Lucky Shamrock

Alex Dick-Read

Think it’s all hype? Nah. Contest winner Benjamin Sanchis and serious Mullaghmore, signaling something special in the Emerald Isle. Photo Gary McCall

It was a week of wonder on the West Coast of Ireland last week, with several days of good-to-epic surf and the kind of international attention not usually associated with the wind-swept Emerald Isle.
It all kicked off with a solid 6m swell on Monday 14th February that offered just the right conditions for the inaugural Mullaghmore Tow-in contest, backed by Billabong and Monster Energy. It was Ireland’s first big-wave event and it could have gone off with a windy, mushy whimper, but it didn’t, it kicked ass with glassy, photo-friendly, triple to quadruple overhead walls twisting and sucking off the Sligo reef like a cold water Teahupoo. The comparison isn’t hype. The wave may not be as neat and predictable as that corner of a far-away Tahitian reef – it’s more boily and harder to judge as it warps down the line, sometimes bottoming out, sometimes chandeliering like Niagra Falls – but in terms of volumes of water and pounds per cubic inch, it’s in the same category.
And the Irish crew have some experience now, after several years of riding Aileens and other monsters on their home shores, as well as putting in time in Hawaii and similar heavy water spots. Add in a couple of seasoned European big-wave chargers and the skill levels made a worthy match for the heaving wave.

Gabe Davies, tube o’ the day. Photo Gary McCall

“Everybody was charging,” said Mullaghmore pioneer Ritchie Fitzgerald who teamed up with his old tow and exploration partner Gabe Davies.”Gabe got the wave of the day, a super mental barrel, and I got the wipe-out of the day. It was the heaviest beating I’ve ever taken.”
The cliffs were lined with spectators ranging from hardcore surfers to curious inland families and of course the media, all watching in awe as the sets rolled in against a light offshore breeze. It wasn’t the biggest Mullaghmore ever, but it was plenty heavy enough to please both the contestants and the general public, with the event garnering attention in most of Ireland’s big media outlets.
Winners of the event were Eric Ribiére and Benjamin Sanchis from the Basque Country, while Peter Conroy and Glyn Ovens won the Irish division with Al Mennie and Andrew Cotton coming in second. Best Barrel award went to Gabe Davies, Ritchie Fitz took the Biggest Beating. Easkey Britton won the Women’s award by being the only woman competitor. She’s a local girl with international experience, and she charges.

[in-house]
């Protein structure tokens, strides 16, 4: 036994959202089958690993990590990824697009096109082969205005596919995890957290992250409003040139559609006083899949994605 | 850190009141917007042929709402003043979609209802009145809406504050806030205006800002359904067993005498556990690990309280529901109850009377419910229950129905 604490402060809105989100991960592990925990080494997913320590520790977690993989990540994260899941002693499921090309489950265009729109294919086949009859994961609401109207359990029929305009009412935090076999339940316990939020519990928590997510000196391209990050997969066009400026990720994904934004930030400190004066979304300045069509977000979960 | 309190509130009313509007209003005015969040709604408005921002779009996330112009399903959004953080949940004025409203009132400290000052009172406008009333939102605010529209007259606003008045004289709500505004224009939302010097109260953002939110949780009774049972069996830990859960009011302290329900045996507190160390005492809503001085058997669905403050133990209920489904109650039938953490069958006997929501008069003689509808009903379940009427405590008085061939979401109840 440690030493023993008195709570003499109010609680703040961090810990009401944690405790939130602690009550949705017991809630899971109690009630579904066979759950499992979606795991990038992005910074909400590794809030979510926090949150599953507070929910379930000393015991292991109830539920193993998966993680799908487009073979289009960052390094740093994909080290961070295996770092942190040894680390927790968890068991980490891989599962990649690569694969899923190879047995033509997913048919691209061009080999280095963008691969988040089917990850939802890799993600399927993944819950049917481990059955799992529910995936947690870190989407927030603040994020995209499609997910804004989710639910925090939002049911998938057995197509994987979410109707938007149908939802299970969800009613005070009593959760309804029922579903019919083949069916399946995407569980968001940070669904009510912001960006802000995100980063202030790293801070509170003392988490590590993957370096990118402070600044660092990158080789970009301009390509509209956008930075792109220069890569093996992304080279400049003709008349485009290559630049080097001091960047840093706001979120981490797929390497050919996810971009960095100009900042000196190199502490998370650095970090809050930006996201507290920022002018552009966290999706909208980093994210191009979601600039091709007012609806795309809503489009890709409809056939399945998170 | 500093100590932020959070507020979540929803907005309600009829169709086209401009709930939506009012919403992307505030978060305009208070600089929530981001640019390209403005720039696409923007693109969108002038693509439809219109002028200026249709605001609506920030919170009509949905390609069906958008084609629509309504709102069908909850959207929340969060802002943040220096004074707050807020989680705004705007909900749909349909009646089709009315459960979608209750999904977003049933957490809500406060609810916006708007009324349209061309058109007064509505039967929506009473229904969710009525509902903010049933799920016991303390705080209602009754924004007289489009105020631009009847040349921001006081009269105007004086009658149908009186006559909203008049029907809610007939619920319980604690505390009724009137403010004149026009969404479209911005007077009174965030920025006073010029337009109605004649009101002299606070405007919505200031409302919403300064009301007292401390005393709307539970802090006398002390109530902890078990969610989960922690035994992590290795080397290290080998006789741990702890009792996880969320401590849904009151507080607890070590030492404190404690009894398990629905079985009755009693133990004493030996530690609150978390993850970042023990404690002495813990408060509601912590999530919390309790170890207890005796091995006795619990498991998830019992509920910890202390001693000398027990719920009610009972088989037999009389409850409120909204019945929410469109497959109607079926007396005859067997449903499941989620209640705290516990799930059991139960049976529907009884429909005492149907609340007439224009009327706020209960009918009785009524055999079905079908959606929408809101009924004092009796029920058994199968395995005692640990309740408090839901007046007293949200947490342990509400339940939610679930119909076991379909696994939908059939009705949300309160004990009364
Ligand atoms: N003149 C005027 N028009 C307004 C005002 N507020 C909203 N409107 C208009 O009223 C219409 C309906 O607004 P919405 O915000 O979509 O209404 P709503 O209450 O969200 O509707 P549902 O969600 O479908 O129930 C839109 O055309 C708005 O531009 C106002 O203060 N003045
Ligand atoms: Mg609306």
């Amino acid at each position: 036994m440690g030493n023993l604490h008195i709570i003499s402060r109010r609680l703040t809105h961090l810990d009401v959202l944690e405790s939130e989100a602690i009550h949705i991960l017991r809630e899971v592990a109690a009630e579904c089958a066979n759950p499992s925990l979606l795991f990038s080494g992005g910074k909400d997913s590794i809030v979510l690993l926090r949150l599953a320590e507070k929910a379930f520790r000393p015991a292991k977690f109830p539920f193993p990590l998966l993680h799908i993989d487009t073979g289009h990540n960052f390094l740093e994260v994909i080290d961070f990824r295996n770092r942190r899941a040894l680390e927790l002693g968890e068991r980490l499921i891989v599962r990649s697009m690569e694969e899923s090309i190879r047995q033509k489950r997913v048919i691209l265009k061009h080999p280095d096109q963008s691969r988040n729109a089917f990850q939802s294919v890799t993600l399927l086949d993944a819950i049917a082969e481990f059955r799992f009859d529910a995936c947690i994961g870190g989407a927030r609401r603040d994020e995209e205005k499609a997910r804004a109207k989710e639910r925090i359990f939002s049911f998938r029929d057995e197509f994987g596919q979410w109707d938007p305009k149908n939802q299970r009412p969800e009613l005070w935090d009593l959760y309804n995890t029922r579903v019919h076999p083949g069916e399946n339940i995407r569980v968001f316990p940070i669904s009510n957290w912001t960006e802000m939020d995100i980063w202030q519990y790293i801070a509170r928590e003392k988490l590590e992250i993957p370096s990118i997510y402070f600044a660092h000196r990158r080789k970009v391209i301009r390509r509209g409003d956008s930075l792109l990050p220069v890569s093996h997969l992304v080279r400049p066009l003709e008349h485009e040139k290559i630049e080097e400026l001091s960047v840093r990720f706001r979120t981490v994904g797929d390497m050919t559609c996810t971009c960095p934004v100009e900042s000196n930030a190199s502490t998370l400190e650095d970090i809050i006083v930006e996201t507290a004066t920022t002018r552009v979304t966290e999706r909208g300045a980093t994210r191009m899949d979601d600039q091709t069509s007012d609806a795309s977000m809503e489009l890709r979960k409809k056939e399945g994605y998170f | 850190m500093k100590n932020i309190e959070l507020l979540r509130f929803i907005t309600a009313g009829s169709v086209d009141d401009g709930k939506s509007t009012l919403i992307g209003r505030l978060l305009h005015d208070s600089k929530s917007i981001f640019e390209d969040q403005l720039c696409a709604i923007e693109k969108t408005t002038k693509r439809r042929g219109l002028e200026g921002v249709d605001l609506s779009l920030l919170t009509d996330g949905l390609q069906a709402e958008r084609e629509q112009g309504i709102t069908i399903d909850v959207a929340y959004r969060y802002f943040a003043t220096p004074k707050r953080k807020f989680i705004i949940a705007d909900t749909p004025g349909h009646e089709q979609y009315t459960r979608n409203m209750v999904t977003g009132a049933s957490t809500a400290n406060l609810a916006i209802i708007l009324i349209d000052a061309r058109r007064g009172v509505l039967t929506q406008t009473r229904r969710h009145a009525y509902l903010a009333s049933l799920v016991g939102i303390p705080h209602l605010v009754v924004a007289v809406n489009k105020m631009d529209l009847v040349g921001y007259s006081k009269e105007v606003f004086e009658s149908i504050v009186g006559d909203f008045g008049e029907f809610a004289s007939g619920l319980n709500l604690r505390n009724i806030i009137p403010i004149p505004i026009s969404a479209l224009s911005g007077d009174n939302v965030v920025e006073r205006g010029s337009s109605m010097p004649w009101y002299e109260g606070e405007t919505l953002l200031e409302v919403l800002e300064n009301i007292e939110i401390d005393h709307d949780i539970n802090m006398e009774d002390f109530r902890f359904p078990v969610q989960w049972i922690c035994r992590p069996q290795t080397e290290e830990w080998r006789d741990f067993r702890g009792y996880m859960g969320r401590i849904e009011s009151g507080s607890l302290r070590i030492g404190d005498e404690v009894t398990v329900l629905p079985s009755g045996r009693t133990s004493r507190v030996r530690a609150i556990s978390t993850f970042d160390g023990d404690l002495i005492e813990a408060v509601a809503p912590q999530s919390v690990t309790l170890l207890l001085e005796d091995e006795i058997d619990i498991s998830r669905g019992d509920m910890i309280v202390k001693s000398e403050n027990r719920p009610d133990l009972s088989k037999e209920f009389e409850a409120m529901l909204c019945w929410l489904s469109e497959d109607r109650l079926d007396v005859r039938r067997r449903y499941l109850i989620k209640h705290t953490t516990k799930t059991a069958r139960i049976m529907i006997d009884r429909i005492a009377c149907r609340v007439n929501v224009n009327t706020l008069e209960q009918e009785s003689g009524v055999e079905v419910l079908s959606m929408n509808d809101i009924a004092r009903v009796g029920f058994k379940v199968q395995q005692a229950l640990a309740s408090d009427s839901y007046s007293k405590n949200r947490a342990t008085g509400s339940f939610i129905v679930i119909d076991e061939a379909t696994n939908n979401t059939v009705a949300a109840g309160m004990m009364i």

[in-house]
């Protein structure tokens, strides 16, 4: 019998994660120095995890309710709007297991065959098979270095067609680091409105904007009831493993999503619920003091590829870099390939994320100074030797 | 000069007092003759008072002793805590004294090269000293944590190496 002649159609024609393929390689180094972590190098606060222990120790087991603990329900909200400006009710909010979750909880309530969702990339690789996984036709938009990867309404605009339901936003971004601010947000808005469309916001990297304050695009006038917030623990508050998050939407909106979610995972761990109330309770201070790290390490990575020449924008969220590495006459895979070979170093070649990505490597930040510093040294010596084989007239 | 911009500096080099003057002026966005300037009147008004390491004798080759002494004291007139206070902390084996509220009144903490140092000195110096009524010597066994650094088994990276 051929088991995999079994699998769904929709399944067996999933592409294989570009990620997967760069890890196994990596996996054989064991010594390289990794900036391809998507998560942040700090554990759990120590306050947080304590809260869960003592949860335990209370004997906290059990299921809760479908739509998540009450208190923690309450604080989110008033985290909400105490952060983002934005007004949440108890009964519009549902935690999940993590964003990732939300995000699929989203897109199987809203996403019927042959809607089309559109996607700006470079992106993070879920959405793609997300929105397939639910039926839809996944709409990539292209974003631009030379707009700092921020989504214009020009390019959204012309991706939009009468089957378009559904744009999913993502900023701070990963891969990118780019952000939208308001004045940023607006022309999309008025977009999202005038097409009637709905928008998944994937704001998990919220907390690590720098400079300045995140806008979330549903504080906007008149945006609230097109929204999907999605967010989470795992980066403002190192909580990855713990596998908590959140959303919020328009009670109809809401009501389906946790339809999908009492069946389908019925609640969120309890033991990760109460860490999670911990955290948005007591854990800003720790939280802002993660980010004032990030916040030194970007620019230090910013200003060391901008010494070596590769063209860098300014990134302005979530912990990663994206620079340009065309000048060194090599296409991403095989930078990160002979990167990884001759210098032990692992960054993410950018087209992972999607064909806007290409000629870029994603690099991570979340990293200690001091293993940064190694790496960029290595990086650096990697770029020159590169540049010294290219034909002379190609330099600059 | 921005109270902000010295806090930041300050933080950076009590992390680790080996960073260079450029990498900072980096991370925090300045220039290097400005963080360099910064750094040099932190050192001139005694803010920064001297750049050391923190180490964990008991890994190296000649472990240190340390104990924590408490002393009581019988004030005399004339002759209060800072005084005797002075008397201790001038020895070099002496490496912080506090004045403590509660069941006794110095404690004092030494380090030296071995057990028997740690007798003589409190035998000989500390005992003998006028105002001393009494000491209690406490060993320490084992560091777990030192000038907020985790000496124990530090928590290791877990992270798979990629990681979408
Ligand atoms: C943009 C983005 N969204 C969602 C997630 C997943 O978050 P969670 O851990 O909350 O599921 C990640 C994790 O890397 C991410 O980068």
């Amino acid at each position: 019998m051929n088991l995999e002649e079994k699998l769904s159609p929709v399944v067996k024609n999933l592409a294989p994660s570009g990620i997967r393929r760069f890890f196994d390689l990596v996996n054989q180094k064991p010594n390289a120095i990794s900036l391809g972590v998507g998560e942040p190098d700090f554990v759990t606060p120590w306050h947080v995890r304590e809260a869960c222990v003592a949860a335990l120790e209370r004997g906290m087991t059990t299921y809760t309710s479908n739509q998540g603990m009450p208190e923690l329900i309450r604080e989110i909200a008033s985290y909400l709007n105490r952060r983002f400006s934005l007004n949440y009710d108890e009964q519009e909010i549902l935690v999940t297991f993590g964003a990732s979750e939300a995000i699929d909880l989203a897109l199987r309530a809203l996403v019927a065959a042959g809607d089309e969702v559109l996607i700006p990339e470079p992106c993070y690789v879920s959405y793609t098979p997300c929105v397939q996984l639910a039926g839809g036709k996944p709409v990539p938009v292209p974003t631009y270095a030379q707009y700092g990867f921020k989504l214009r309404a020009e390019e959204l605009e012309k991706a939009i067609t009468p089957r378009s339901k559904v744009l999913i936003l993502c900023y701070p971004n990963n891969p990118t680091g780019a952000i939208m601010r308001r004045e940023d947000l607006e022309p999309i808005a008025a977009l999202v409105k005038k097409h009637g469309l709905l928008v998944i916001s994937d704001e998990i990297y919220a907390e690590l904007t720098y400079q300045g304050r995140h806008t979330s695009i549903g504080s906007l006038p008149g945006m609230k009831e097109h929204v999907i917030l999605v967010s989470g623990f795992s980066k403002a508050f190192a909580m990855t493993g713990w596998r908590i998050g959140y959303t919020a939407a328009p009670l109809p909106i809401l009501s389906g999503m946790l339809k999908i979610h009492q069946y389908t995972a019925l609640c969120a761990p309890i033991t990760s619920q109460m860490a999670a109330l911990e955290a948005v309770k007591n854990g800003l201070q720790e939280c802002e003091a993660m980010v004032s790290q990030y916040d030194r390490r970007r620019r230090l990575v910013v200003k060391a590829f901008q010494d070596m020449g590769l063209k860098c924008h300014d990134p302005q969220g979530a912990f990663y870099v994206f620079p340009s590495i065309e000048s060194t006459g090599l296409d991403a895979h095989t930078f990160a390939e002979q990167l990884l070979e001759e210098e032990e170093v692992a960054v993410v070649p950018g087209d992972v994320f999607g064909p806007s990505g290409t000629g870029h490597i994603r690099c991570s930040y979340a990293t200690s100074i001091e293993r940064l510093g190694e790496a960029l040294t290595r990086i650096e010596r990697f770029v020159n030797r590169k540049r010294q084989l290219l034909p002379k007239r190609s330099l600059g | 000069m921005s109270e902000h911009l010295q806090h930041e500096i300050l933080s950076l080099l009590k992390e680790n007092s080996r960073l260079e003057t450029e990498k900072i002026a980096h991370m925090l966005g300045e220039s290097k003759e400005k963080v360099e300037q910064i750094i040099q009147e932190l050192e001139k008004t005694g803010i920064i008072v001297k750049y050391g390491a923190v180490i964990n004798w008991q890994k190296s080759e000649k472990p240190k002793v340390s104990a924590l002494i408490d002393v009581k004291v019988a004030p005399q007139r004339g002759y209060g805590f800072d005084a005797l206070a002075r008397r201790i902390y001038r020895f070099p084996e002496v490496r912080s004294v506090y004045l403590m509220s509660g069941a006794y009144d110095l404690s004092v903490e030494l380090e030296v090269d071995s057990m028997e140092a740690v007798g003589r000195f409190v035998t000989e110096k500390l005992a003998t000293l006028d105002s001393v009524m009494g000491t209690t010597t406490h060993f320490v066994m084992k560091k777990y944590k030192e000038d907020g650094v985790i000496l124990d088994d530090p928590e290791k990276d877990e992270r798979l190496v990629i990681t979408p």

Benjamin Sanchis, jammin. Photo Gary McCall

The following day was as almost good and some of the crew hit Prowlers, a heaving slab that’s only recently been ridden for he first time. That first attempt, in late 2010, was a tow-in affair but leading Irish big-wave guys Al Mennie and Andrew Cotton were keen to try paddling into Prowler’s steep, sucky peak. While some towed, Mennie and others pulled out their big guns and, over the course of two days firmly established Prowlers as not just a giant tow wave, but also a legitimate paddle spot.

Prowlers, first introduced in late 2010 as a new tow-in wave. Now known as a perfectly paddle-able peak, with power. Prowlers pioneer Andrew Cotton tests the slope. Photo Gary McCall

Meanwhile PMPAs, the lefthander made famous in Andrew Kidman’s 1995 film Litmus, was turning itself inside out doing a great impression of double-overhead Pipeline, though colder and longer, or a West Australian desert pointbreak. Local barrel hound Fergal Smith was one among a thick crew of chargers who stood tall in the face of the gurgling caverns in what will likely be remembered as one of the epic PMPA sessions of all time.
After that came an Aileens session down in County Clare with clean, cold and beautiful conditions making for yet another treat for the big-wave hungry.
All in all the big winner this week was Irish surfing, which finally put itself firmly on the map as a world class big wave zone. True, all the international attention may have drawn too much focus onto these wild and brutal reefs, but with the Mullaghmore tow event widely approved of by local big-wave riders, the scene looks set for yet another growth spurt in that still-young scene. The Irish crew have balls of steel, but they’re not above learning from more experienced outsiders. And the reefs of the West Coast? They’re big, cold and ugly enough to look after themselves.

Mickey Smith and Fergal Smith eyeing up Aileens, a diamond in the emerald crown. Photo Gary McCall

Here is a link to the video of the contest. There’s too much of the prize-giving, but it’s worth jumping ahead to the bombs at the end. Mullaghmore tow-in contest

Here’s the epic PMPAs session:

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